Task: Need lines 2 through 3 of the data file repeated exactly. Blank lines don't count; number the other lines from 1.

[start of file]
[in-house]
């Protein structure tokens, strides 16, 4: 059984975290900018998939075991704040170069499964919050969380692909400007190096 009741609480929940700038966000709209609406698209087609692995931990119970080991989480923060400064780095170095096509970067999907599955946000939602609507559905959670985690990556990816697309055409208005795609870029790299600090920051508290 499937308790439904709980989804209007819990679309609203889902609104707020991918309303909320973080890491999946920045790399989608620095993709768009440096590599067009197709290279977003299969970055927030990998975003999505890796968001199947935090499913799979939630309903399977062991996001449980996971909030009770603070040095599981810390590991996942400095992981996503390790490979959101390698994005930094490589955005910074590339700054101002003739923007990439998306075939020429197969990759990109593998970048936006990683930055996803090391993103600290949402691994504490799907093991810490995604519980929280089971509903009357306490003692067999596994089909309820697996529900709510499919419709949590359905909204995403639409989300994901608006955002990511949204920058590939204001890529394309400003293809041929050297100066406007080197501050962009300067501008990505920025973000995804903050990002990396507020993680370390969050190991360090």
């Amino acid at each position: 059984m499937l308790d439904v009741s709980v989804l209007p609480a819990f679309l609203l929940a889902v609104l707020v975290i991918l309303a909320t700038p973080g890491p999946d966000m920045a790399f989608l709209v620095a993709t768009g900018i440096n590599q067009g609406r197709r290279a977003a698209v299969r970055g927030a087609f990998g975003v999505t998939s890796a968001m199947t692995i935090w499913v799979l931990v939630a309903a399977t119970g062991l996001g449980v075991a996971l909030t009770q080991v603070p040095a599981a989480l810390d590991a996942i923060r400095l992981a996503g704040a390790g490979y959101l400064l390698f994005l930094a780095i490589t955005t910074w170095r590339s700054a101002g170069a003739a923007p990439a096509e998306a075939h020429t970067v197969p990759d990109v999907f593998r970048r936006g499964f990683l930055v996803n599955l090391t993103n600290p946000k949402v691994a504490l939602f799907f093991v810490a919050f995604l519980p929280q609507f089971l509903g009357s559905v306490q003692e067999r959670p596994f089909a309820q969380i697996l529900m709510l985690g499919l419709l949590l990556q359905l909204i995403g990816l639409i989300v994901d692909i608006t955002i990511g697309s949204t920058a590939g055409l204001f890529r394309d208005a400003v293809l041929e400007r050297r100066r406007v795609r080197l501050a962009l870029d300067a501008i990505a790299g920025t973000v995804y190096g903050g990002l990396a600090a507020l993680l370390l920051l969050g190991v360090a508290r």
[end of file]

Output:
């Protein structure tokens, strides 16, 4: 059984975290900018998939075991704040170069499964919050969380692909400007190096 009741609480929940700038966000709209609406698209087609692995931990119970080991989480923060400064780095170095096509970067999907599955946000939602609507559905959670985690990556990816697309055409208005795609870029790299600090920051508290 499937308790439904709980989804209007819990679309609203889902609104707020991918309303909320973080890491999946920045790399989608620095993709768009440096590599067009197709290279977003299969970055927030990998975003999505890796968001199947935090499913799979939630309903399977062991996001449980996971909030009770603070040095599981810390590991996942400095992981996503390790490979959101390698994005930094490589955005910074590339700054101002003739923007990439998306075939020429197969990759990109593998970048936006990683930055996803090391993103600290949402691994504490799907093991810490995604519980929280089971509903009357306490003692067999596994089909309820697996529900709510499919419709949590359905909204995403639409989300994901608006955002990511949204920058590939204001890529394309400003293809041929050297100066406007080197501050962009300067501008990505920025973000995804903050990002990396507020993680370390969050190991360090």
């Amino acid at each position: 059984m499937l308790d439904v009741s709980v989804l209007p609480a819990f679309l609203l929940a889902v609104l707020v975290i991918l309303a909320t700038p973080g890491p999946d966000m920045a790399f989608l709209v620095a993709t768009g900018i440096n590599q067009g609406r197709r290279a977003a698209v299969r970055g927030a087609f990998g975003v999505t998939s890796a968001m199947t692995i935090w499913v799979l931990v939630a309903a399977t119970g062991l996001g449980v075991a996971l909030t009770q080991v603070p040095a599981a989480l810390d590991a996942i923060r400095l992981a996503g704040a390790g490979y959101l400064l390698f994005l930094a780095i490589t955005t910074w170095r590339s700054a101002g170069a003739a923007p990439a096509e998306a075939h020429t970067v197969p990759d990109v999907f593998r970048r936006g499964f990683l930055v996803n599955l090391t993103n600290p946000k949402v691994a504490l939602f799907f093991v810490a919050f995604l519980p929280q609507f089971l509903g009357s559905v306490q003692e067999r959670p596994f089909a309820q969380i697996l529900m709510l985690g499919l419709l949590l990556q359905l909204i995403g990816l639409i989300v994901d692909i608006t955002i990511g697309s949204t920058a590939g055409l204001f890529r394309d208005a400003v293809l041929e400007r050297r100066r406007v795609r080197l501050a962009l870029d300067a501008i990505a790299g920025t973000v995804y190096g903050g990002l990396a600090a507020l993680l370390l920051l969050g190991v360090a508290r």